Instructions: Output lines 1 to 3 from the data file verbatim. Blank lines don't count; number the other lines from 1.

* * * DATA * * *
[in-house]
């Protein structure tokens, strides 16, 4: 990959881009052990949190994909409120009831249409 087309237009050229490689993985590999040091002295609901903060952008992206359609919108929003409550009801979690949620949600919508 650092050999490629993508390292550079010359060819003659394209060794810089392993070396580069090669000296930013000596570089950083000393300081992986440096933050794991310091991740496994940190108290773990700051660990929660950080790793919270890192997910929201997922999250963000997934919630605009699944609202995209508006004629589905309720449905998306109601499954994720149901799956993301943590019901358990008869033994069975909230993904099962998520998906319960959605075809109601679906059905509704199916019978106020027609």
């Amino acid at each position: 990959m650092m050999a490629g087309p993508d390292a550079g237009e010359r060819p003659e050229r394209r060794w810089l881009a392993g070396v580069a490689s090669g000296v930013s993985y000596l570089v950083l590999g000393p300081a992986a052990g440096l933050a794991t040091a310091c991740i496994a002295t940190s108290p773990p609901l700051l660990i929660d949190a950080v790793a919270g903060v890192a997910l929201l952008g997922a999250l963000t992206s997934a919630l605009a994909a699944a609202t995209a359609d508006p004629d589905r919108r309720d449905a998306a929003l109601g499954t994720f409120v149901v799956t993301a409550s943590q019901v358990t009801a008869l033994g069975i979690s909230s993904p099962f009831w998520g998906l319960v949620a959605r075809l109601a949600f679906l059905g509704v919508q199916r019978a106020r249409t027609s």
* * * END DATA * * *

[in-house]
């Protein structure tokens, strides 16, 4: 990959881009052990949190994909409120009831249409 087309237009050229490689993985590999040091002295609901903060952008992206359609919108929003409550009801979690949620949600919508 650092050999490629993508390292550079010359060819003659394209060794810089392993070396580069090669000296930013000596570089950083000393300081992986440096933050794991310091991740496994940190108290773990700051660990929660950080790793919270890192997910929201997922999250963000997934919630605009699944609202995209508006004629589905309720449905998306109601499954994720149901799956993301943590019901358990008869033994069975909230993904099962998520998906319960959605075809109601679906059905509704199916019978106020027609």
């Amino acid at each position: 990959m650092m050999a490629g087309p993508d390292a550079g237009e010359r060819p003659e050229r394209r060794w810089l881009a392993g070396v580069a490689s090669g000296v930013s993985y000596l570089v950083l590999g000393p300081a992986a052990g440096l933050a794991t040091a310091c991740i496994a002295t940190s108290p773990p609901l700051l660990i929660d949190a950080v790793a919270g903060v890192a997910l929201l952008g997922a999250l963000t992206s997934a919630l605009a994909a699944a609202t995209a359609d508006p004629d589905r919108r309720d449905a998306a929003l109601g499954t994720f409120v149901v799956t993301a409550s943590q019901v358990t009801a008869l033994g069975i979690s909230s993904p099962f009831w998520g998906l319960v949620a959605r075809l109601a949600f679906l059905g509704v919508q199916r019978a106020r249409t027609s």